The rise in the importance of wealth since the 1970s is closely linked to housing wealth. The World Inequality Database’s estimates are that housing made up 11% of total wealth of the wealthiest 1% in the UK in 1971, but 32% by 2012 (the equivalent figures for the wealthiest 10% are 22% in 1971 and 45% in 2012).87 Much of this appears to be due to capital gains (i.e. the fact that houses have become more valuable) rather than because UK households have been prudently paying off their mortgages faster than they used to.88 The impact of housing on measures of wealth inequality is a little unclear, though. Through the 1990s and 2000s, John Hills and colleagues estimate that the rise in the amount of property wealth reduced wealth inequalities. Now, it might seem wrong that increased property wealth reduces wealth inequality: surely, you might think, a house price boom is good news if you own a house, but terrible news if you do not, and so makes the gap between the home-owners and tenants even larger? Well, this is correct, but it turns out that a house price boom is not especially relevant for those at the very top of the wealth distribution, who tend to own most of their wealth outside of property (see Figure 3.10). Higher property prices and greater home ownership, instead, help the mid-wealthy to catch up with the super-wealthy (which reduces inequality), but increases the gap between those with no wealth and those in the middle (which increases inequality). As it happens, the former has been having a greater impact on the Gini coefficient. Conversely, estimates from the WAS suggest that, since the mid-2000s, property wealth has become more unequally distributed, because the proportion of households that own their own property has been falling, and so we have seen the opposite of what I describe above. But we know from the WAS that private pension wealth has become more widespread in recent years, and so less unequally distributed, and the combination of these two offsetting forces has left wealth inequality broadly unchanged since about 2000.89

Are inheritances contributing to greater inequality? I summarised Thomas Piketty’s predictions in Chapter 2. Unless societies respond in some way, he argues, some developed countries could end up resembling the Gilded Age, or la Belle Epoque, where the very rich are dominated by those who have inherited and then live off their wealth. ‘Once constituted,’ he argues, ‘capital reproduces itself faster

67

what do we know … about inequality?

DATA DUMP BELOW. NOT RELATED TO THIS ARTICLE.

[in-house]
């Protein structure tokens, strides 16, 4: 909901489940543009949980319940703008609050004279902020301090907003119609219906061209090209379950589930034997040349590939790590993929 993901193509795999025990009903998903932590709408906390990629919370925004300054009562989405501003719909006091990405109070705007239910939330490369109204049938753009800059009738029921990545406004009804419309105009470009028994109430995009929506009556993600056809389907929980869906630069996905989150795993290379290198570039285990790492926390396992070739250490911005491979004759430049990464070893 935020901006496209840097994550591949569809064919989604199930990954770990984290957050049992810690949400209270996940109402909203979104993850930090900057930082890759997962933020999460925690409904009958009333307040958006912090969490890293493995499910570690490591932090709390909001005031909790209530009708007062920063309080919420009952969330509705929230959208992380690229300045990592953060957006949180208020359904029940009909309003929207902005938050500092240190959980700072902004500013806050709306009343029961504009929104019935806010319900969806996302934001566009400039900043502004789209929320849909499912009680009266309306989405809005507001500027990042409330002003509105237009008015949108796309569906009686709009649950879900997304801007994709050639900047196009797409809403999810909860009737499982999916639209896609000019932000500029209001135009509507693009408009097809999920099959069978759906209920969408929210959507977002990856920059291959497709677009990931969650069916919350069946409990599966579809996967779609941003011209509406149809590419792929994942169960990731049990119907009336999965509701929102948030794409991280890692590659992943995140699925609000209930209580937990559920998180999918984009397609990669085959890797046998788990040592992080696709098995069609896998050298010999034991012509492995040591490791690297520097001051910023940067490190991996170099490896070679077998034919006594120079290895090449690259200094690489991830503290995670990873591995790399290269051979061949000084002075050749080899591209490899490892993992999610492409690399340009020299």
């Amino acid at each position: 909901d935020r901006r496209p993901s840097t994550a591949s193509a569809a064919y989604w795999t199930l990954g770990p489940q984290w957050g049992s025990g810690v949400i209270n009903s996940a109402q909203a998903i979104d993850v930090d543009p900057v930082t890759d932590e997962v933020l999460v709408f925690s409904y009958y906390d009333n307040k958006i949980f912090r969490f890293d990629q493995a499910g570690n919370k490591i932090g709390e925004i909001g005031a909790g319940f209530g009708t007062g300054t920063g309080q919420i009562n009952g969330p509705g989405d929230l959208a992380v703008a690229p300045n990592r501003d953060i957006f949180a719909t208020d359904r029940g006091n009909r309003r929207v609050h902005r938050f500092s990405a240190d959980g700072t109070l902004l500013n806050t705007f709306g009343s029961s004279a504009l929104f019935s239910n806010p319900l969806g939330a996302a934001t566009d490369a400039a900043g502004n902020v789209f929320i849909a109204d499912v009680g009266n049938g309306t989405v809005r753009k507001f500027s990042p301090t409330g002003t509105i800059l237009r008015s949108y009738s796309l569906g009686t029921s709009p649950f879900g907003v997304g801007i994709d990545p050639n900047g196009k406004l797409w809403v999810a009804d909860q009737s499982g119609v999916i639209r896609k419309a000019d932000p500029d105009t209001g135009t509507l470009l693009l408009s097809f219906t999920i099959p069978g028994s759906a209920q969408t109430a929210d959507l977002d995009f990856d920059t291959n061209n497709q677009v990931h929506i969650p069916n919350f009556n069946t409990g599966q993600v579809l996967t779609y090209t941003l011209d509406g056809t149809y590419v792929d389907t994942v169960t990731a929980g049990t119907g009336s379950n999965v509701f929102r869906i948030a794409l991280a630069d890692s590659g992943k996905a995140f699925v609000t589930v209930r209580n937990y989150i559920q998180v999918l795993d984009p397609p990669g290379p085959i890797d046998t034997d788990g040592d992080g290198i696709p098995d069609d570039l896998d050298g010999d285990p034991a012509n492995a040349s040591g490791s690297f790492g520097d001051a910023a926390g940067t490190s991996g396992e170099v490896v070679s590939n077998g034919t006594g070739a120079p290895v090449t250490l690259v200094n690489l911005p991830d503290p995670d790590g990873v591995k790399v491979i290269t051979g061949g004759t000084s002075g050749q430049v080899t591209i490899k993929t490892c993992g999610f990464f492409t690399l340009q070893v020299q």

than output increases. The past devours the future.’ But is Piketty’s story consistent with UK data? We can break down his prediction into four parts: 1. Wealth is becoming more unequally distributed. 2. Wealth is growing in importance. 3. Much of the wealth that is accumulated is now being bequeathed, rather than spent. 4. Wealth is bequeathed to those who tend to be rich already. I showed trends in inequality of wealth in the UK earlier in this chapter: the Gini coefficient for wealth in the UK (or the fraction of wealth held by the wealthiest 10%) is certainly very high compared with income, and is probably now a little higher its estimated low (i.e. most equally distributed) point in the 1970s. Second, it is clear that wealth has been growing in importance in the UK in recent decades: the stock of household wealth was about 2 to 3 times as large as national income from 1950 to 1980, but at the turn of this decade stood at between 5½ to 6½ times the size of national income (depending on the data source), and was more than 6 times national income by 2014–16 according to the Wealth and Assets Survey (and, if Piketty and others are correct about the WAS missing out on the super-wealthy, then this will be an underestimate).90 As I discussed earlier, an increasing amount of wealth even with unchanging inequality means that the wealthiest are, for all practical purposes, accelerating away from the rest of society. The third part of Piketty’s prediction is that much of the wealth that is accumulated is being bequeathed, rather than spent. Inheritances in the UK are certainly growing in importance: over the past few decades, the value of bequests has risen in real terms; more of us expect to bequeath something; and more of us have inherited, or expect to be able to inherit, something (75% of those born in the 1970s already have inherited or expect to inherit in the future, but just over a third of those born in the 1930s have inherited anything).91 But because we have had good data on inheritances and wealth only since the mid-2000s, it is not yet clear whether inheritances are rising as a fraction of all wealth holdings, as Piketty predicted. (Piketty estimates that the value of all bequests and gifts as a fraction of